Baby, it’s cold outside. Falling temperatures call for a mug of chocolat chaud. But where to find the real deal? When it comes to hot chocolate, Paris generally isn’t a cocoa powder town; a true chocolat chaud tends to be real melted chocolate blended with warm whole milk, which is often deceptively creamy, or, for further decadence, a mixture of milk and cream. Here are five of our favorites for hot chocolate in Paris.
In the summer, crazy crowds gather on the Ile Saint-Louis for Berthillon’s famous ice cream, but in the winter, this old-fashioned ice cream shop is almost abandoned. The emptiness belies one of Paris’ better-kept food secrets: It’s hard to imagine a more decadent cup of cocoa than the chocolate affogato here. You receive a silver platter with a scoop of the ice cream or sorbet of your choice (you can’t go wrong with the salted caramel or classic vanilla) alongside a pitcher of melted dark chocolate, another of frothy hot milk, and a bowl of whipped cream. Then you mix it yourself for a cup that is as chocolate-y or creamy as you like, though guaranteed to be completely over the top. If that wasn’t enough, it’s garnished with a crunchy nut cookie. Be sure you head to the original Berthillon, however, as there are many other spots nearby that will advertise that they sell the brand and are frequently mistaken for the ice cream shop.
Head inside to the airy, spacious tea salon for one of the best cups of hot chocolate in town. The chocolate chaud at Jacques Genin is so thick that you can practically stand a spoon in it. The chocolate is intense and rich, so consider ordering the whole side bowl of whipped cream, flecked with vanilla, to cut the bittersweet blend. You’ll usually receive some of Genin’s bonbons or caramels on the side for an extra sugar high. For those concerned about being sent into diabetic coma, you can instead order a Chococcino which lightens the chocolate with espresso and a thick layer of cocoa-dusted whipped cream. Aim for one of the tables with the cozy couches and give yourself at least an hour as the wait time, for both tables and service, can be long, particularly when weather is nasty. If you fancy a bite while you sip, chocolatier Genin usually makes a handful of pastries to order each day and they’re consistently some of the best within their category.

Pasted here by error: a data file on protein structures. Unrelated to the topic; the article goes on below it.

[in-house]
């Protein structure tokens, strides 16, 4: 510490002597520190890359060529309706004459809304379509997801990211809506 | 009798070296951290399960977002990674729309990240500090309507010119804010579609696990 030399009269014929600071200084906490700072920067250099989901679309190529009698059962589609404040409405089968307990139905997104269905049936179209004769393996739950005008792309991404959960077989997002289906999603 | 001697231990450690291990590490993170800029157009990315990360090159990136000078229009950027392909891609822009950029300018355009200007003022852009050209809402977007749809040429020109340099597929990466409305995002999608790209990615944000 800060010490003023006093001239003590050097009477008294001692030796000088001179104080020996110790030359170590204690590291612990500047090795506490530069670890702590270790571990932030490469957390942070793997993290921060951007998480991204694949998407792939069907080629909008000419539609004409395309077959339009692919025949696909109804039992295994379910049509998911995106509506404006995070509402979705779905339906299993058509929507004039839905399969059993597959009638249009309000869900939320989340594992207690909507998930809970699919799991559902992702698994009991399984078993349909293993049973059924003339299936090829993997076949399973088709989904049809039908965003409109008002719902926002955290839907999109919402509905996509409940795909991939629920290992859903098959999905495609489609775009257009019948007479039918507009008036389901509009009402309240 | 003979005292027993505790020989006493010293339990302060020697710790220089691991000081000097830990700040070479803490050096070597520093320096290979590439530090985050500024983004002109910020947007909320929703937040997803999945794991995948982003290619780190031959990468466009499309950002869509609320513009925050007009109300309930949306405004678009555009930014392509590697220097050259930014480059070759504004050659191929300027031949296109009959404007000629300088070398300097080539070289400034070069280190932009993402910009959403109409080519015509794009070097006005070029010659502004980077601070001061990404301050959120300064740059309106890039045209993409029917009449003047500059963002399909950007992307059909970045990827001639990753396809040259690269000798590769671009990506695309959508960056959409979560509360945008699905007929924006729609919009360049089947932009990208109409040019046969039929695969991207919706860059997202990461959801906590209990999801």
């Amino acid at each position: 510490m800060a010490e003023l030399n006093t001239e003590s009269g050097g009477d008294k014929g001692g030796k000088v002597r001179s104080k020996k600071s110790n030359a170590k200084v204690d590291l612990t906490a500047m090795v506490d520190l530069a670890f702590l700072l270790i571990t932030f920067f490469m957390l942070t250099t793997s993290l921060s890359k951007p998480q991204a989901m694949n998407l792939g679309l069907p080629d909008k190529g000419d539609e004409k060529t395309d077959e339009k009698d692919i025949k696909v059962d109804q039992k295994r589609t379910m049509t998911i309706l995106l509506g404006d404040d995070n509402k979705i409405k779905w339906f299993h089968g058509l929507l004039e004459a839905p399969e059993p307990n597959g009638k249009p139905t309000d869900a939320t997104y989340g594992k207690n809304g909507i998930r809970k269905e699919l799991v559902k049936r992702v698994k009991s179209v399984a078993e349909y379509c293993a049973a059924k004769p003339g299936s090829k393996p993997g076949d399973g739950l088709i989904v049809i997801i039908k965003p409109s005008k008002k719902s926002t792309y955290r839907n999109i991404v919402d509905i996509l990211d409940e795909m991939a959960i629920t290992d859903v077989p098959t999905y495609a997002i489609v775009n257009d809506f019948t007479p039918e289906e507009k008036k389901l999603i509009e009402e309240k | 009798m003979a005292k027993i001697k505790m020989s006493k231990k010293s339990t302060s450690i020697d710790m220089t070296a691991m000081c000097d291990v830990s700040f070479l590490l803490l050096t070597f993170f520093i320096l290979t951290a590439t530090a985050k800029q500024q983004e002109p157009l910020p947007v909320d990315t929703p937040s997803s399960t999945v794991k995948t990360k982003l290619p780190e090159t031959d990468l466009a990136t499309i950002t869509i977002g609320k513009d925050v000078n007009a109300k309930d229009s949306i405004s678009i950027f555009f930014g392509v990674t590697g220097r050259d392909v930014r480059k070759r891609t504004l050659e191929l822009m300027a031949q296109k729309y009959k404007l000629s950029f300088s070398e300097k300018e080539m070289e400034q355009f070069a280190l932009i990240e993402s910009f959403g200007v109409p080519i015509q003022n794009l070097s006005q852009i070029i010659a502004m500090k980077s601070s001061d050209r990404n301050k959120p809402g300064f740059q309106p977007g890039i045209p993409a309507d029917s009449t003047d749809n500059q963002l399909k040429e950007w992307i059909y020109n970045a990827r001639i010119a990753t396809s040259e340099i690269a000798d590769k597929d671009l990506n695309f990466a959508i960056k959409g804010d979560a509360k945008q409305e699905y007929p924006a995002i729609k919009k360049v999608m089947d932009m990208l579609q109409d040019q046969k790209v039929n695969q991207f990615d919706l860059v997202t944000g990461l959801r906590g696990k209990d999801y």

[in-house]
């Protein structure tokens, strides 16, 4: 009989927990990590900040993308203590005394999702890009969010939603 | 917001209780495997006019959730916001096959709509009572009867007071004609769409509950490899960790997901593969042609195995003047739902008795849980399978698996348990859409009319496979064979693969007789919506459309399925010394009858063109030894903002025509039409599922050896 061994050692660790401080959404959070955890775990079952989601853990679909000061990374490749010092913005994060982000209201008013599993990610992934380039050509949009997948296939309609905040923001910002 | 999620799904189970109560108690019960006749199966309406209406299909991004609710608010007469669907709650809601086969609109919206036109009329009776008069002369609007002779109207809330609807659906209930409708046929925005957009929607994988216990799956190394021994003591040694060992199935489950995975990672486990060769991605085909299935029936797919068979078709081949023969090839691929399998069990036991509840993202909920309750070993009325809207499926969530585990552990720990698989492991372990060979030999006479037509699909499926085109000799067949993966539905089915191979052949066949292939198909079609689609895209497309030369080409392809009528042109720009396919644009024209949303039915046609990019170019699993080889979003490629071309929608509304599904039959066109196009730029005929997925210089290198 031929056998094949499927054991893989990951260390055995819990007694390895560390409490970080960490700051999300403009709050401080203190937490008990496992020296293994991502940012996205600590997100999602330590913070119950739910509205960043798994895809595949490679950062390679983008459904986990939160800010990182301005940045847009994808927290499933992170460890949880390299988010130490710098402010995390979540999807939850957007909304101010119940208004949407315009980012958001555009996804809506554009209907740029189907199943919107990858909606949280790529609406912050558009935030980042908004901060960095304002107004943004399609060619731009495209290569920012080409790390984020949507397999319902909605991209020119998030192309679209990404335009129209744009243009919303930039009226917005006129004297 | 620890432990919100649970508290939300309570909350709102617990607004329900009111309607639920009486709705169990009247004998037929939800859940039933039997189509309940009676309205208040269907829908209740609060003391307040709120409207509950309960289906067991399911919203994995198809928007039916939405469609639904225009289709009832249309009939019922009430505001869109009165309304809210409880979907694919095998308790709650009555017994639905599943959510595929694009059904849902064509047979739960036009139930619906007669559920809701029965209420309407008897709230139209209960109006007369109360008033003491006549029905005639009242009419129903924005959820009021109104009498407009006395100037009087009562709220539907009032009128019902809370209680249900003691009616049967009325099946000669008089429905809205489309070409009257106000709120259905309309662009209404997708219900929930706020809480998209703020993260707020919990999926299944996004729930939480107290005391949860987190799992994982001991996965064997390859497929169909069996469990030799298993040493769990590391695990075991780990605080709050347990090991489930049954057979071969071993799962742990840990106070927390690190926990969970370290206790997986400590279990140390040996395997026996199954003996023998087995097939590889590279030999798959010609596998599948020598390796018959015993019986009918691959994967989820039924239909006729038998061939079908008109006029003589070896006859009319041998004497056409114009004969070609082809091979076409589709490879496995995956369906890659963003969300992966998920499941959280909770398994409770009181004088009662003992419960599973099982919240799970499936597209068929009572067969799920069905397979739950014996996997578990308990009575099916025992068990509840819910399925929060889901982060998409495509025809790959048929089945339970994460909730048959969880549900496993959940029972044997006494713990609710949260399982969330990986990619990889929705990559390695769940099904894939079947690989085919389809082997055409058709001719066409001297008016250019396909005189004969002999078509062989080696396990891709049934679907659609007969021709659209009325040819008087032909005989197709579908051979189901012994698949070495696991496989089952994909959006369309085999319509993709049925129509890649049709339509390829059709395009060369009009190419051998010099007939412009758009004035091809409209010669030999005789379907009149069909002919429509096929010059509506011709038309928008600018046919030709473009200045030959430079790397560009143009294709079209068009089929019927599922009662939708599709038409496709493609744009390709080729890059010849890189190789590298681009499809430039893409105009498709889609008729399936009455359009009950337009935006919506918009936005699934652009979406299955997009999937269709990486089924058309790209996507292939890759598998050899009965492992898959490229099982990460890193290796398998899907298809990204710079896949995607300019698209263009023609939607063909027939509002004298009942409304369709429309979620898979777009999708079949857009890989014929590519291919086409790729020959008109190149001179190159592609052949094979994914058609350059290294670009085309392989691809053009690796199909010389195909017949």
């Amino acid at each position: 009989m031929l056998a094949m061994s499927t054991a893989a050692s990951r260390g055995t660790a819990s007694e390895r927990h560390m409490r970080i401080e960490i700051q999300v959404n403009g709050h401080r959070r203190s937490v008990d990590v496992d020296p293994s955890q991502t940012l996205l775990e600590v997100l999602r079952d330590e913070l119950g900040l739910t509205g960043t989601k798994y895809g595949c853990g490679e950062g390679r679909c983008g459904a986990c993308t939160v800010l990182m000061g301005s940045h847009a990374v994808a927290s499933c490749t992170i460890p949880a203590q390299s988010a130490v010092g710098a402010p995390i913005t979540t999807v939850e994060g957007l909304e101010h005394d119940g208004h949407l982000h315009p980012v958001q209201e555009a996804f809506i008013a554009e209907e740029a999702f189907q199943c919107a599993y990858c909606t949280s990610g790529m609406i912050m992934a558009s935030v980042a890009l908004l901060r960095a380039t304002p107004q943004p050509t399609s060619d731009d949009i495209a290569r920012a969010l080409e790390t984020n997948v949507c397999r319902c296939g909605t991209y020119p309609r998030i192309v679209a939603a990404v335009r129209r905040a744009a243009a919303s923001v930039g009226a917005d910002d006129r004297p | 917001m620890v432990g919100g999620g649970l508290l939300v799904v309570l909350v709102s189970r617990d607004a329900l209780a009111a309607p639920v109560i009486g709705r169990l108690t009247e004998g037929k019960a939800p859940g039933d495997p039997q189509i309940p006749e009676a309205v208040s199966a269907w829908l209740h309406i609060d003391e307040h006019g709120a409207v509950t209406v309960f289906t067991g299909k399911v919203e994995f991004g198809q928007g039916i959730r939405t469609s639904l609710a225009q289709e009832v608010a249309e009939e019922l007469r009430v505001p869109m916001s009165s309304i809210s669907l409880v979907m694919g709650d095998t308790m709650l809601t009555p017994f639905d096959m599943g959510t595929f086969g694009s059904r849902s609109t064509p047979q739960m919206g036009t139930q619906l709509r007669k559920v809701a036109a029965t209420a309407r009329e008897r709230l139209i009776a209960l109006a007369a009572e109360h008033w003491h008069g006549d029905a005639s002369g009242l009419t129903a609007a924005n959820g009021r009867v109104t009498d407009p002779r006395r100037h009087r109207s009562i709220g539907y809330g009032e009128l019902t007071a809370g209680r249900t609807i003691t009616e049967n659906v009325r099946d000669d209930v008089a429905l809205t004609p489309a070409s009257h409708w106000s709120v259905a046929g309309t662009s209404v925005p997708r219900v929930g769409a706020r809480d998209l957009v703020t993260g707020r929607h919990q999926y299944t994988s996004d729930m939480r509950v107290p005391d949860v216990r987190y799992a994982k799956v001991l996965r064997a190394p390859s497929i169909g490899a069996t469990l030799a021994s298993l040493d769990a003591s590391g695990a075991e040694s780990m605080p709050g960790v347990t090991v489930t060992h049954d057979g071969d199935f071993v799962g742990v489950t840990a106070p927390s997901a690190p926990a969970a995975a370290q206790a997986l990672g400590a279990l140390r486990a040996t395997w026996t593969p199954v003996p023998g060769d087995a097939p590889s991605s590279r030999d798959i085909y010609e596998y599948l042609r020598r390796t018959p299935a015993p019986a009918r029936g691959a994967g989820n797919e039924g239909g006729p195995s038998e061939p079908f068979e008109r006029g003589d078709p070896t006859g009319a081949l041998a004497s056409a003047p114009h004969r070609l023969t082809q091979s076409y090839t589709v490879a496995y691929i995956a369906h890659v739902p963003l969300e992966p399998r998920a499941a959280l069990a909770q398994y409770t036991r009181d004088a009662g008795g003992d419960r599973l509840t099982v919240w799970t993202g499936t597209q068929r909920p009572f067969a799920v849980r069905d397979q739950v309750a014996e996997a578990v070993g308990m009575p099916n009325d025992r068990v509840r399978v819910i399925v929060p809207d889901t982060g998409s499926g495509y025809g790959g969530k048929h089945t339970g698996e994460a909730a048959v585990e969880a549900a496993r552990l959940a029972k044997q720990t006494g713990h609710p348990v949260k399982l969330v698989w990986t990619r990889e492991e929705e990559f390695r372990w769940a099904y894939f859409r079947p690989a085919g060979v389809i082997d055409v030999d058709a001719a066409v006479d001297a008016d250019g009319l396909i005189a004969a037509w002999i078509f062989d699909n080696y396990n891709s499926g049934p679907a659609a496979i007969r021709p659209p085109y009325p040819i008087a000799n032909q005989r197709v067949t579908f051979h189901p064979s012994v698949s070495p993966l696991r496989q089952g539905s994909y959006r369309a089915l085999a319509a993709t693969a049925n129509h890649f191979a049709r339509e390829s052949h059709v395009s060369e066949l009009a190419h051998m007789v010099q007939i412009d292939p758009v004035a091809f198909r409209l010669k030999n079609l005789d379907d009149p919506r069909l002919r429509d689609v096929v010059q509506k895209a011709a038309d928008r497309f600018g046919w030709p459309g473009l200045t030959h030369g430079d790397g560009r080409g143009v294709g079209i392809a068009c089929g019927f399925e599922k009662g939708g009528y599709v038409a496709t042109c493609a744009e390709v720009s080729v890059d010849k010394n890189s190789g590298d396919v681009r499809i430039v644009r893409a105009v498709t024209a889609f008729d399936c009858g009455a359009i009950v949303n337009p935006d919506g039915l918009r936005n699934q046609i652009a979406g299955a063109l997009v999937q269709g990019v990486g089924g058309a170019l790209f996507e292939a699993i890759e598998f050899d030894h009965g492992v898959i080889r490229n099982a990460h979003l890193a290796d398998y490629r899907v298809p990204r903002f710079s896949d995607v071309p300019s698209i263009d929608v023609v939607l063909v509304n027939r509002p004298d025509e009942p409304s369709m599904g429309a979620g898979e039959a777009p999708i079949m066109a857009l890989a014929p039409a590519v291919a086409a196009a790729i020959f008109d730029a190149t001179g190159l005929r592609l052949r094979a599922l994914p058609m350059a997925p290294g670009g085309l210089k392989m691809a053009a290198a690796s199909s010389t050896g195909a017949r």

This might be the dark horse candidate of the hot chocolate world. While it’s not as well-known as some of the others on our list, the quality at Pouchkine is quite high and the presentation and service are charming. The slightly bitter and very thick hot chocolate is frothed tableside in a silver pitcher and accompanied by a Russian love poem from your server. The original location is amidst the escalators of the upscale department store, so for a more relaxed experience head to the less hectic tea salon along boulevard Saint-Germain. Save room for some Franco-Russian desserts.
For the quirkiest cup, head to this chocolatier on rue Saint-Honoré where you’ll find green tea, ginger, and, gulp, even oyster flavored hot cocoa served in the chocolate bar over the shop. However, in our opinion there’s no messing with the purity of the original. If you’re in the market solely for this classic cup of dark chocolate, go instead to Hevin’s recently opened Chocolate Bar on rue de Bretagne in the Marais. There are only a few stools, but the solicitous server will whisk up the special cocoa blend with fresh milk from Normandy right in front of you. You can also take it to go to sip as you window shop in this fashionable neighborhood.
This chocolate shop from Pierre Cluizel serves its hot chocolate ceremonially in a porcelain chaudière at their lovely salon inside of a cobbled passageway. One of the sweetest blends tasted and with a distinct vanilla flavor, Cluizel’s hot chocolate is €8 euros on site or €2.20 to go. You can take it down to the banks of the Seine or on a stroll through the streets of Saint-Germain.
Notably absent from this list? Angelina. While this elegant tea salon might be one of the most famous in the world, at this point it’s relying solely on reputation. We don’t recommend it unless you want your cup of cocoa to feel like a cattle call. The lines outside stretch down the block and you can easily spend 20 minutes in the cold before being squashed into the bustling tea room. The famed “L’Africaine” blend of three different chocolates is dark, bittersweet, and rich – everything you could hope for – but arrived at our table with a skin already formed on top. Service was brusque and disinterested. It’s a good hot chocolate, but there are far more pleasant experiences to be had. Your best bet if you have your heart set on Angelina is to pick a cold, clear day, head instead to their sidewalk kiosk just outside the original location on rue de Rivoli, then take your drink to enjoy inside the beautiful Jardin des Tuileries across the street.